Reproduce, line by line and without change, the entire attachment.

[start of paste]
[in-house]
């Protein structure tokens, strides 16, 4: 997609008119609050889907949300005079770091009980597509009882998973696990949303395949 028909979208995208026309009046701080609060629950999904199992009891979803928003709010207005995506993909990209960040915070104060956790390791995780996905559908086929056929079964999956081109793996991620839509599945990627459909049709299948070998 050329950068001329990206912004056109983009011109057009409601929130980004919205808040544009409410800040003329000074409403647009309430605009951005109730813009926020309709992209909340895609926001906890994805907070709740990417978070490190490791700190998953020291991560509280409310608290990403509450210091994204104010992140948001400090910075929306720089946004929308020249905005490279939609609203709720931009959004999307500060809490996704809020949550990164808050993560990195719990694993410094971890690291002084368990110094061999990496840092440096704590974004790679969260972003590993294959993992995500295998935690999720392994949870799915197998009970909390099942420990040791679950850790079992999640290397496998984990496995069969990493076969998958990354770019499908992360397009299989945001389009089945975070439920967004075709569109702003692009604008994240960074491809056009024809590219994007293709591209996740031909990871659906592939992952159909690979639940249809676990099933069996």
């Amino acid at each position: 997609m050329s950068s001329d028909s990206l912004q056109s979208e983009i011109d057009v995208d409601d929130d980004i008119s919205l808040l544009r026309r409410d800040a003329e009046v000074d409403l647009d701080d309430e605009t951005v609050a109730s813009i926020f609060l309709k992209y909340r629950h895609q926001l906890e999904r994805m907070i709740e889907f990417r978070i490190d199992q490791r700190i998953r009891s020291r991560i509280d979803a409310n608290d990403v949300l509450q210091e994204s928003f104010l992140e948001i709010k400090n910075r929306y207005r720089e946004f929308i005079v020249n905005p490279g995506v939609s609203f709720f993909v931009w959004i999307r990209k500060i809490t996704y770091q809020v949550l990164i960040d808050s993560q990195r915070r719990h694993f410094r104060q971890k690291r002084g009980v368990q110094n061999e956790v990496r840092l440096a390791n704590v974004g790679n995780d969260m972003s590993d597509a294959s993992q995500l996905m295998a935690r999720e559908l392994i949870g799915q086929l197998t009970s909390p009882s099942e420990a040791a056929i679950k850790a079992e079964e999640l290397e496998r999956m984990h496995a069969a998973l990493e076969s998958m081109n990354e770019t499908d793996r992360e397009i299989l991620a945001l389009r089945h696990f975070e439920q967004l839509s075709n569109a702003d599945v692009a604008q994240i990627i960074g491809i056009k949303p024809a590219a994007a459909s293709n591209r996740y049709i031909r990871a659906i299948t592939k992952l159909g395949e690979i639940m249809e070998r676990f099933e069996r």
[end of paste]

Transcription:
[in-house]
């Protein structure tokens, strides 16, 4: 997609008119609050889907949300005079770091009980597509009882998973696990949303395949 028909979208995208026309009046701080609060629950999904199992009891979803928003709010207005995506993909990209960040915070104060956790390791995780996905559908086929056929079964999956081109793996991620839509599945990627459909049709299948070998 050329950068001329990206912004056109983009011109057009409601929130980004919205808040544009409410800040003329000074409403647009309430605009951005109730813009926020309709992209909340895609926001906890994805907070709740990417978070490190490791700190998953020291991560509280409310608290990403509450210091994204104010992140948001400090910075929306720089946004929308020249905005490279939609609203709720931009959004999307500060809490996704809020949550990164808050993560990195719990694993410094971890690291002084368990110094061999990496840092440096704590974004790679969260972003590993294959993992995500295998935690999720392994949870799915197998009970909390099942420990040791679950850790079992999640290397496998984990496995069969990493076969998958990354770019499908992360397009299989945001389009089945975070439920967004075709569109702003692009604008994240960074491809056009024809590219994007293709591209996740031909990871659906592939992952159909690979639940249809676990099933069996």
């Amino acid at each position: 997609m050329s950068s001329d028909s990206l912004q056109s979208e983009i011109d057009v995208d409601d929130d980004i008119s919205l808040l544009r026309r409410d800040a003329e009046v000074d409403l647009d701080d309430e605009t951005v609050a109730s813009i926020f609060l309709k992209y909340r629950h895609q926001l906890e999904r994805m907070i709740e889907f990417r978070i490190d199992q490791r700190i998953r009891s020291r991560i509280d979803a409310n608290d990403v949300l509450q210091e994204s928003f104010l992140e948001i709010k400090n910075r929306y207005r720089e946004f929308i005079v020249n905005p490279g995506v939609s609203f709720f993909v931009w959004i999307r990209k500060i809490t996704y770091q809020v949550l990164i960040d808050s993560q990195r915070r719990h694993f410094r104060q971890k690291r002084g009980v368990q110094n061999e956790v990496r840092l440096a390791n704590v974004g790679n995780d969260m972003s590993d597509a294959s993992q995500l996905m295998a935690r999720e559908l392994i949870g799915q086929l197998t009970s909390p009882s099942e420990a040791a056929i679950k850790a079992e079964e999640l290397e496998r999956m984990h496995a069969a998973l990493e076969s998958m081109n990354e770019t499908d793996r992360e397009i299989l991620a945001l389009r089945h696990f975070e439920q967004l839509s075709n569109a702003d599945v692009a604008q994240i990627i960074g491809i056009k949303p024809a590219a994007a459909s293709n591209r996740y049709i031909r990871a659906i299948t592939k992952l159909g395949e690979i639940m249809e070998r676990f099933e069996r």